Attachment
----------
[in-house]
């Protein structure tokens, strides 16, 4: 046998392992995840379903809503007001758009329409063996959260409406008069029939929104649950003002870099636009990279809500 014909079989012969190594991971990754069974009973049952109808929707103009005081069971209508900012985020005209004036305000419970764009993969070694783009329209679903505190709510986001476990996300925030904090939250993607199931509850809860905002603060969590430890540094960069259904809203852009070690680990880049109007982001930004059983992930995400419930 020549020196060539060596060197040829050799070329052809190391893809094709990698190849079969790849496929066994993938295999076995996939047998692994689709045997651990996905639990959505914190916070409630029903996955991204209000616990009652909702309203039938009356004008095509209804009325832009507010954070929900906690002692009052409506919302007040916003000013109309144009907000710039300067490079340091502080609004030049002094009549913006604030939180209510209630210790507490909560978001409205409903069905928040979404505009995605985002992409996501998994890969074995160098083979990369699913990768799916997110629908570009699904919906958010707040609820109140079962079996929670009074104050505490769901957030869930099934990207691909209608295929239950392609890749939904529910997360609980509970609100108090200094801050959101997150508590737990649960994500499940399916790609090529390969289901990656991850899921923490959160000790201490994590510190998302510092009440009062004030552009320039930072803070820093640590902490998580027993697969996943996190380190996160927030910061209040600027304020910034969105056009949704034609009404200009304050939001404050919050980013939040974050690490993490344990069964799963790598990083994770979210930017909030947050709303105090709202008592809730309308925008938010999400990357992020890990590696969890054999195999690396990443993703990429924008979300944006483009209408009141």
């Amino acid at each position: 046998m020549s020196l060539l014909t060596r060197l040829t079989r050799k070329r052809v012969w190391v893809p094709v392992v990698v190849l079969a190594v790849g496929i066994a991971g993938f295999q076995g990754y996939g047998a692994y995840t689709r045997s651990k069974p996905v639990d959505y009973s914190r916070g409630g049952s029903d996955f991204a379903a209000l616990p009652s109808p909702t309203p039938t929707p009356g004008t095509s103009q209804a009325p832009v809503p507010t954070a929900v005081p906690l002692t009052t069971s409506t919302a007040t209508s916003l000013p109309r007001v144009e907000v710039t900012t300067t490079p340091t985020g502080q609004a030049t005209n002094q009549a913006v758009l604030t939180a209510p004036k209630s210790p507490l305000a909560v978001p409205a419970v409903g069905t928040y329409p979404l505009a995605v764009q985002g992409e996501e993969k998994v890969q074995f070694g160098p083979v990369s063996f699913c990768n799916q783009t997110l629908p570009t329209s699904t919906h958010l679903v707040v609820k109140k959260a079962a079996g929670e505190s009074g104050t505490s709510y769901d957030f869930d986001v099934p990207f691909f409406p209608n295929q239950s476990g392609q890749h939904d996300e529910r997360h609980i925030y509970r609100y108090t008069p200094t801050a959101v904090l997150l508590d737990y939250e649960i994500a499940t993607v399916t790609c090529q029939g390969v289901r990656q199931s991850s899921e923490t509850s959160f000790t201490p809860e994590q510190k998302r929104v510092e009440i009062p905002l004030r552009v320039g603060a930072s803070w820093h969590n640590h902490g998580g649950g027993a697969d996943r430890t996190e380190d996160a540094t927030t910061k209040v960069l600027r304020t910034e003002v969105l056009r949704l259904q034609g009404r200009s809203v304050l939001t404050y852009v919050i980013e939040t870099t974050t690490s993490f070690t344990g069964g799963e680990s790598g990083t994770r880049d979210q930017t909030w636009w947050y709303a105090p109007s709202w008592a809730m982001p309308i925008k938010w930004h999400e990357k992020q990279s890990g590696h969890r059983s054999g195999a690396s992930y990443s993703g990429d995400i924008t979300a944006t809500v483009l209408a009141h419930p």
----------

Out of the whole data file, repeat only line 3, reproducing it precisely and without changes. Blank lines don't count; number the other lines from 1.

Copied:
């Amino acid at each position: 046998m020549s020196l060539l014909t060596r060197l040829t079989r050799k070329r052809v012969w190391v893809p094709v392992v990698v190849l079969a190594v790849g496929i066994a991971g993938f295999q076995g990754y996939g047998a692994y995840t689709r045997s651990k069974p996905v639990d959505y009973s914190r916070g409630g049952s029903d996955f991204a379903a209000l616990p009652s109808p909702t309203p039938t929707p009356g004008t095509s103009q209804a009325p832009v809503p507010t954070a929900v005081p906690l002692t009052t069971s409506t919302a007040t209508s916003l000013p109309r007001v144009e907000v710039t900012t300067t490079p340091t985020g502080q609004a030049t005209n002094q009549a913006v758009l604030t939180a209510p004036k209630s210790p507490l305000a909560v978001p409205a419970v409903g069905t928040y329409p979404l505009a995605v764009q985002g992409e996501e993969k998994v890969q074995f070694g160098p083979v990369s063996f699913c990768n799916q783009t997110l629908p570009t329209s699904t919906h958010l679903v707040v609820k109140k959260a079962a079996g929670e505190s009074g104050t505490s709510y769901d957030f869930d986001v099934p990207f691909f409406p209608n295929q239950s476990g392609q890749h939904d996300e529910r997360h609980i925030y509970r609100y108090t008069p200094t801050a959101v904090l997150l508590d737990y939250e649960i994500a499940t993607v399916t790609c090529q029939g390969v289901r990656q199931s991850s899921e923490t509850s959160f000790t201490p809860e994590q510190k998302r929104v510092e009440i009062p905002l004030r552009v320039g603060a930072s803070w820093h969590n640590h902490g998580g649950g027993a697969d996943r430890t996190e380190d996160a540094t927030t910061k209040v960069l600027r304020t910034e003002v969105l056009r949704l259904q034609g009404r200009s809203v304050l939001t404050y852009v919050i980013e939040t870099t974050t690490s993490f070690t344990g069964g799963e680990s790598g990083t994770r880049d979210q930017t909030w636009w947050y709303a105090p109007s709202w008592a809730m982001p309308i925008k938010w930004h999400e990357k992020q990279s890990g590696h969890r059983s054999g195999a690396s992930y990443s993703g990429d995400i924008t979300a944006t809500v483009l209408a009141h419930p």